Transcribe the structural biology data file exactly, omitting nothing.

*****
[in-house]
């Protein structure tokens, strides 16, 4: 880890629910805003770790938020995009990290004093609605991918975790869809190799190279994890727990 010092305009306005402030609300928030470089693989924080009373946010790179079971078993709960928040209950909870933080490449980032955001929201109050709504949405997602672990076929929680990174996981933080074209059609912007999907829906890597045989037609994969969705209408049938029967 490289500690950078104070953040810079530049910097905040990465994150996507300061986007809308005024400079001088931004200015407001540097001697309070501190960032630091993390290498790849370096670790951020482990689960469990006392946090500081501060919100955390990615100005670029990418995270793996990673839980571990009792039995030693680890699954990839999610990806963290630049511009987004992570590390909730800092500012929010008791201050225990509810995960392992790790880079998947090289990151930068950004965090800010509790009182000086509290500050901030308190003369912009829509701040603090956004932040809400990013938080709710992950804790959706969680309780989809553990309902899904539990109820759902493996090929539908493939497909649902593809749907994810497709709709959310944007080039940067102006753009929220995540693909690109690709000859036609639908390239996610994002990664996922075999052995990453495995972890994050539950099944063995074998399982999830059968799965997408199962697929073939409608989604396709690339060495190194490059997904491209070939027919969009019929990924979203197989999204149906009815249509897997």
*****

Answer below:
[in-house]
């Protein structure tokens, strides 16, 4: 880890629910805003770790938020995009990290004093609605991918975790869809190799190279994890727990 010092305009306005402030609300928030470089693989924080009373946010790179079971078993709960928040209950909870933080490449980032955001929201109050709504949405997602672990076929929680990174996981933080074209059609912007999907829906890597045989037609994969969705209408049938029967 490289500690950078104070953040810079530049910097905040990465994150996507300061986007809308005024400079001088931004200015407001540097001697309070501190960032630091993390290498790849370096670790951020482990689960469990006392946090500081501060919100955390990615100005670029990418995270793996990673839980571990009792039995030693680890699954990839999610990806963290630049511009987004992570590390909730800092500012929010008791201050225990509810995960392992790790880079998947090289990151930068950004965090800010509790009182000086509290500050901030308190003369912009829509701040603090956004932040809400990013938080709710992950804790959706969680309780989809553990309902899904539990109820759902493996090929539908493939497909649902593809749907994810497709709709959310944007080039940067102006753009929220995540693909690109690709000859036609639908390239996610994002990664996922075999052995990453495995972890994050539950099944063995074998399982999830059968799965997408199962697929073939409608989604396709690339060495190194490059997904491209070939027919969009019929990924979203197989999204149906009815249509897997």